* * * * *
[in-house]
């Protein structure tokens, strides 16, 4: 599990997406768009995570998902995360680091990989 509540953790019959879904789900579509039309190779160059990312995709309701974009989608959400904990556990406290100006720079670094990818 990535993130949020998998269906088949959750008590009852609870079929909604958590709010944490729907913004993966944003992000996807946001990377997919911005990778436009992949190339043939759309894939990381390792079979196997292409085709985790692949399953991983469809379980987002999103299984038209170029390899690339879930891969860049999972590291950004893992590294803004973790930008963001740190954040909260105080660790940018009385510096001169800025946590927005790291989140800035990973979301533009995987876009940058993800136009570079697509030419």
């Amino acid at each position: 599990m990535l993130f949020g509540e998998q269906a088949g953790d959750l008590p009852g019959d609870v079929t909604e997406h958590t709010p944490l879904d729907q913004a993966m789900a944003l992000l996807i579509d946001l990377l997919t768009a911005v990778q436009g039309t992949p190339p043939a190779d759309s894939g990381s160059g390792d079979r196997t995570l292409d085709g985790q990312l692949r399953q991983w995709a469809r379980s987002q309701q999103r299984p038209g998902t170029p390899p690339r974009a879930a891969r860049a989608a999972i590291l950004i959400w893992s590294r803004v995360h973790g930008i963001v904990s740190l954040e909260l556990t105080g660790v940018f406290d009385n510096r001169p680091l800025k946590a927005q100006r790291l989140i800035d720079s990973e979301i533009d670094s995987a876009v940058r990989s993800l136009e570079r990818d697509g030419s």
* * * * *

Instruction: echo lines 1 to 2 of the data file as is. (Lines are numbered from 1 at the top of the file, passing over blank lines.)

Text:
[in-house]
């Protein structure tokens, strides 16, 4: 599990997406768009995570998902995360680091990989 509540953790019959879904789900579509039309190779160059990312995709309701974009989608959400904990556990406290100006720079670094990818 990535993130949020998998269906088949959750008590009852609870079929909604958590709010944490729907913004993966944003992000996807946001990377997919911005990778436009992949190339043939759309894939990381390792079979196997292409085709985790692949399953991983469809379980987002999103299984038209170029390899690339879930891969860049999972590291950004893992590294803004973790930008963001740190954040909260105080660790940018009385510096001169800025946590927005790291989140800035990973979301533009995987876009940058993800136009570079697509030419």